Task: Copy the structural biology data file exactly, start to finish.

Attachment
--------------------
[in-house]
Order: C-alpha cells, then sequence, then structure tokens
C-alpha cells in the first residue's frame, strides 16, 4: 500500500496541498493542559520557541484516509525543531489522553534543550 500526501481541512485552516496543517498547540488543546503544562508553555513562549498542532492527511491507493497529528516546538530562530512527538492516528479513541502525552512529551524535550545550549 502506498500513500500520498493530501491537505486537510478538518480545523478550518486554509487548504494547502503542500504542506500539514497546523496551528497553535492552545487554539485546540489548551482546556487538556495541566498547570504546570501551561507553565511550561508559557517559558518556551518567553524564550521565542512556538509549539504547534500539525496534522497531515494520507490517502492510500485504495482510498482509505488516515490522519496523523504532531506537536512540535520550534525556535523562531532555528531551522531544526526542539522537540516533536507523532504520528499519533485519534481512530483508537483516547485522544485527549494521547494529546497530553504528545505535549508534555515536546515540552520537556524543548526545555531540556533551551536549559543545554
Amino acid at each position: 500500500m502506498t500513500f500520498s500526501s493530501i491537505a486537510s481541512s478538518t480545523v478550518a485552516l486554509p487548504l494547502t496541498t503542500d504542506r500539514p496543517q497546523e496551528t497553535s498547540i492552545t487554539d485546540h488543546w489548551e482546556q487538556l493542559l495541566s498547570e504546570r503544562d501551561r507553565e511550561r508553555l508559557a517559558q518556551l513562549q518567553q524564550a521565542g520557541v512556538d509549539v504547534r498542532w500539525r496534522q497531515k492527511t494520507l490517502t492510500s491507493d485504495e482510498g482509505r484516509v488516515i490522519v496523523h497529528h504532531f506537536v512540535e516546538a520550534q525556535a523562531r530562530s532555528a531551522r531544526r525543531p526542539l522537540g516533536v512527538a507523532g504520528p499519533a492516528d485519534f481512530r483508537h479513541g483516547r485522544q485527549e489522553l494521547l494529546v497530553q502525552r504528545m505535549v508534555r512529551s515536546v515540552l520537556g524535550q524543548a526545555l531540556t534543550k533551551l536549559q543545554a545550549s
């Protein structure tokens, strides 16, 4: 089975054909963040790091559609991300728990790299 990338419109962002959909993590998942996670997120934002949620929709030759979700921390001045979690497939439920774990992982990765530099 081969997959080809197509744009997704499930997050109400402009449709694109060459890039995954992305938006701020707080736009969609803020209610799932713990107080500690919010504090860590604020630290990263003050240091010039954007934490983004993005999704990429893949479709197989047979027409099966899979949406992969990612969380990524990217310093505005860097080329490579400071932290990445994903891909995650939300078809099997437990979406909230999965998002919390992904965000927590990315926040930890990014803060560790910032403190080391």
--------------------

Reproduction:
[in-house]
Order: C-alpha cells, then sequence, then structure tokens
C-alpha cells in the first residue's frame, strides 16, 4: 500500500496541498493542559520557541484516509525543531489522553534543550 500526501481541512485552516496543517498547540488543546503544562508553555513562549498542532492527511491507493497529528516546538530562530512527538492516528479513541502525552512529551524535550545550549 502506498500513500500520498493530501491537505486537510478538518480545523478550518486554509487548504494547502503542500504542506500539514497546523496551528497553535492552545487554539485546540489548551482546556487538556495541566498547570504546570501551561507553565511550561508559557517559558518556551518567553524564550521565542512556538509549539504547534500539525496534522497531515494520507490517502492510500485504495482510498482509505488516515490522519496523523504532531506537536512540535520550534525556535523562531532555528531551522531544526526542539522537540516533536507523532504520528499519533485519534481512530483508537483516547485522544485527549494521547494529546497530553504528545505535549508534555515536546515540552520537556524543548526545555531540556533551551536549559543545554
Amino acid at each position: 500500500m502506498t500513500f500520498s500526501s493530501i491537505a486537510s481541512s478538518t480545523v478550518a485552516l486554509p487548504l494547502t496541498t503542500d504542506r500539514p496543517q497546523e496551528t497553535s498547540i492552545t487554539d485546540h488543546w489548551e482546556q487538556l493542559l495541566s498547570e504546570r503544562d501551561r507553565e511550561r508553555l508559557a517559558q518556551l513562549q518567553q524564550a521565542g520557541v512556538d509549539v504547534r498542532w500539525r496534522q497531515k492527511t494520507l490517502t492510500s491507493d485504495e482510498g482509505r484516509v488516515i490522519v496523523h497529528h504532531f506537536v512540535e516546538a520550534q525556535a523562531r530562530s532555528a531551522r531544526r525543531p526542539l522537540g516533536v512527538a507523532g504520528p499519533a492516528d485519534f481512530r483508537h479513541g483516547r485522544q485527549e489522553l494521547l494529546v497530553q502525552r504528545m505535549v508534555r512529551s515536546v515540552l520537556g524535550q524543548a526545555l531540556t534543550k533551551l536549559q543545554a545550549s
């Protein structure tokens, strides 16, 4: 089975054909963040790091559609991300728990790299 990338419109962002959909993590998942996670997120934002949620929709030759979700921390001045979690497939439920774990992982990765530099 081969997959080809197509744009997704499930997050109400402009449709694109060459890039995954992305938006701020707080736009969609803020209610799932713990107080500690919010504090860590604020630290990263003050240091010039954007934490983004993005999704990429893949479709197989047979027409099966899979949406992969990612969380990524990217310093505005860097080329490579400071932290990445994903891909995650939300078809099997437990979406909230999965998002919390992904965000927590990315926040930890990014803060560790910032403190080391």